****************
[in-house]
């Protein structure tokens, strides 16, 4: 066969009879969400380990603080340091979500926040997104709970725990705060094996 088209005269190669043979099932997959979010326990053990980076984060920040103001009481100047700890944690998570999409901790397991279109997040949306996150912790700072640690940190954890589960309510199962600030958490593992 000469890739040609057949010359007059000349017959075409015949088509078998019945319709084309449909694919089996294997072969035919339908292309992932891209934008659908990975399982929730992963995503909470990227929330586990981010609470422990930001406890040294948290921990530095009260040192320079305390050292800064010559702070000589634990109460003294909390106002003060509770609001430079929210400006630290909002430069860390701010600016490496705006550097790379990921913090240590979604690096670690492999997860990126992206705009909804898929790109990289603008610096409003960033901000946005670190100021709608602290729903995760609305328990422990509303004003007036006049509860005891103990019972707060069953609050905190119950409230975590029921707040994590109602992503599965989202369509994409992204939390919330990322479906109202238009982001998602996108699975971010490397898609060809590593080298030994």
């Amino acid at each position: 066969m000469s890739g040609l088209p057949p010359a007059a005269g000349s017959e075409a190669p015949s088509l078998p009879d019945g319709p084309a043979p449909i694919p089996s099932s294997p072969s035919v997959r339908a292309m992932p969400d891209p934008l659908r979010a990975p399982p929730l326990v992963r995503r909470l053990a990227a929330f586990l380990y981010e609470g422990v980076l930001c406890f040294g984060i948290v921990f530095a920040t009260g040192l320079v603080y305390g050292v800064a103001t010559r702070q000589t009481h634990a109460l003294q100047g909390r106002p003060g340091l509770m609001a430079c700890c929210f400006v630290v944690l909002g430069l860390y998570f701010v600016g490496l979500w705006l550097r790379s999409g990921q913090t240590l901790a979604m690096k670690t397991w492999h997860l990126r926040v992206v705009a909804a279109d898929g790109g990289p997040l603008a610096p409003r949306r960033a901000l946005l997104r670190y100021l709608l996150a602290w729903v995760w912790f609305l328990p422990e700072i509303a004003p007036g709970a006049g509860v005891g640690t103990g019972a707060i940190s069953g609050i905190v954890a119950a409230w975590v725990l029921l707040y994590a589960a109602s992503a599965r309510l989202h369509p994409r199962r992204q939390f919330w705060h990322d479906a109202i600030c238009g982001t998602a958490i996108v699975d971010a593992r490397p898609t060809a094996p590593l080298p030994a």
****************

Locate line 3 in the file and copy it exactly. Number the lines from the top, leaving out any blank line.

């Amino acid at each position: 066969m000469s890739g040609l088209p057949p010359a007059a005269g000349s017959e075409a190669p015949s088509l078998p009879d019945g319709p084309a043979p449909i694919p089996s099932s294997p072969s035919v997959r339908a292309m992932p969400d891209p934008l659908r979010a990975p399982p929730l326990v992963r995503r909470l053990a990227a929330f586990l380990y981010e609470g422990v980076l930001c406890f040294g984060i948290v921990f530095a920040t009260g040192l320079v603080y305390g050292v800064a103001t010559r702070q000589t009481h634990a109460l003294q100047g909390r106002p003060g340091l509770m609001a430079c700890c929210f400006v630290v944690l909002g430069l860390y998570f701010v600016g490496l979500w705006l550097r790379s999409g990921q913090t240590l901790a979604m690096k670690t397991w492999h997860l990126r926040v992206v705009a909804a279109d898929g790109g990289p997040l603008a610096p409003r949306r960033a901000l946005l997104r670190y100021l709608l996150a602290w729903v995760w912790f609305l328990p422990e700072i509303a004003p007036g709970a006049g509860v005891g640690t103990g019972a707060i940190s069953g609050i905190v954890a119950a409230w975590v725990l029921l707040y994590a589960a109602s992503a599965r309510l989202h369509p994409r199962r992204q939390f919330w705060h990322d479906a109202i600030c238009g982001t998602a958490i996108v699975d971010a593992r490397p898609t060809a094996p590593l080298p030994a």